Plans to bring Upper Arlington a J. Liu restaurant and the city's second hotel apparently won't go through without a fight.
Moments after Upper Arlington City Council voted 5-2 July 5 to rezone five properties on Westmont Boulevard to allow Shanghai Enterprises to build a parking garage and surface parking for a J. Liu Restaurant + Bar and a Home2 Suites by Hilton at 1640 W. Lane Ave., a group of residents said they'll seek to overturn the action.
Those opposed include many living on Westmont and streets near the proposed development.
They convened in the lobby of the Upper Arlington Municipal Services Center with attorney James Becker immediately after the rezoning vote and said they'd collect signatures to place a referendum item on the November 2018 ballot.
Approximately 102 people turned out for last week's special council meeting.
Shanghai needs the rezoning in order to move forward with plans to build a two-story parking garage and surface parking where five houses currently sit at 2480, 2488, 2498, 2506 and 2512 Westmont Blvd.
The developer also wants to build a 7,600-square-foot J. Liu restaurant and a 90,864-square-foot, 118-room Home2 Suites by Hilton hotel at the northeast corner of West Lane Avenue and Westmont. The site is just east of the city's first hotel – a 109-room Homewood Suites by Hilton that opened in August 2013 at 1576 W. Lane.
In April, the Upper Arlington Board of Zoning and Planning voted 5-1 to support the rezoning and a preliminary development plan for the project.
The proposal also is supported by the city's Planning Division, with Senior Planning Officer Chad Gibson noting it wouldn't stretch as far north into the neighboring residential areas as The Lane apartment development at 1600 W. Lane Ave., and that the proposed parking garage would be lower in height than many houses in the area.
Aside from Carolyn Casper and Sue Ralph, council members sided with the BZAP and the city staff.
"If staff brings something forward to council and staff recommends it, I have confidence in knowing that due diligence was done," Councilman David DeCapua said.
Councilman John C. Adams noted existing commercial developments have been built further into residential neighborhoods and that Upper Arlington schools would benefit from property tax revenues from the project. Council President Debbie Johnson added the project would enhance a Community Entertainment District that nearly 84 percent of voters supported in November 2012 when they approved a ballot issue to allow alcohol to be sold in a 39-acre stretch of West Lane Avenue.
Council Vice President Kip Greenhill said neighbors' concerns about the proposed project "are real and understandable'" but not developing the site could damage property values in the area.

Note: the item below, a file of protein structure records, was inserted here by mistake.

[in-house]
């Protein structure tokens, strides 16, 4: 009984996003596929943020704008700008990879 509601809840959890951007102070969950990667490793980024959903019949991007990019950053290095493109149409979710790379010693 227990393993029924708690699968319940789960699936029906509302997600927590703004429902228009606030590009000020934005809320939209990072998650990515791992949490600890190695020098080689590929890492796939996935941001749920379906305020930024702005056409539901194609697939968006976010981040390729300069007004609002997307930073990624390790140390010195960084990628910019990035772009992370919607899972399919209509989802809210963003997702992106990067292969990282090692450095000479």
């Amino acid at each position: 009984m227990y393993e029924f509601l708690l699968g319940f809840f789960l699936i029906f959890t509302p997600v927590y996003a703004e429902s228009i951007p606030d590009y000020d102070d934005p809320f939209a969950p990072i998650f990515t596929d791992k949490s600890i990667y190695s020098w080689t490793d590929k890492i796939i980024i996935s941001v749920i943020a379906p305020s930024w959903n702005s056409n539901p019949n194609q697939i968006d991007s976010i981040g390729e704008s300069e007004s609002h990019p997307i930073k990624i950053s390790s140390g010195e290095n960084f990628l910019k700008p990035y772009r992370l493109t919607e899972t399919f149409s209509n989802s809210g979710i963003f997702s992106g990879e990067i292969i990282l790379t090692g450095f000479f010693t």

"The status quo, I think we all agree, is not acceptable," he said. "I really think we need to go forward with this development for the betterment of the city."
Council approved the rezoning after hearing from residents who raised concerns that the project would degrade an established neighborhood, that an extended-stay hotel might lead to more crime and that young girls wouldn't be able to sunbathe in their backyards without fear of prying eyes from people in the five-story building.
Although city staff said studies suggested the project wouldn't yield significant traffic problems on nearby residential streets, many residents argued it would result in more potentially dangerous vehicle trips through their neighborhoods.
"The tall buildings that are lining Lane Avenue are closing everyone in," said Vicki Casa-Egan, a Westmont Boulevard resident. "We are not desperate for this development as it stands.
"If you are for it, we are going to intensify our fight against it."
The latter assertion was upheld after council's vote, with opponents writing checks for legal representation in the MSC lobby.
"If the city was more willing to work with us, we wouldn't need to use somebody like Jim," said Scott Hicks, a Westmont resident. "We wish it didn't come to this, but as you just saw, they don't care."
Under state law, referendum-seekers have 30 days from the time an ordinance is passed to collect signatures to put a measure before voters. They have to gather enough valid signatures to equal 10 percent of the number of local residents who voted in the last gubernatorial election.
For this referendum effort, that would require about 1,500 signatures.
The filing deadline for the November 2017 ballot is Aug. 9, but the referendum group expects it will need up to 30 days to gather signatures and then those signatures would be required to be available for public review at the Upper Arlington Finance Division for at least 10 days after being submitted.
Therefore, the group doesn't expect the petitions could be filed with the Franklin County Board of Elections in time for this fall's election, and it instead is targeting a November 2018 referendum.
If all of that occurs within the required time limits, Shanghai's project couldn't move forward unless the referendum is defeated in the November 2018 election.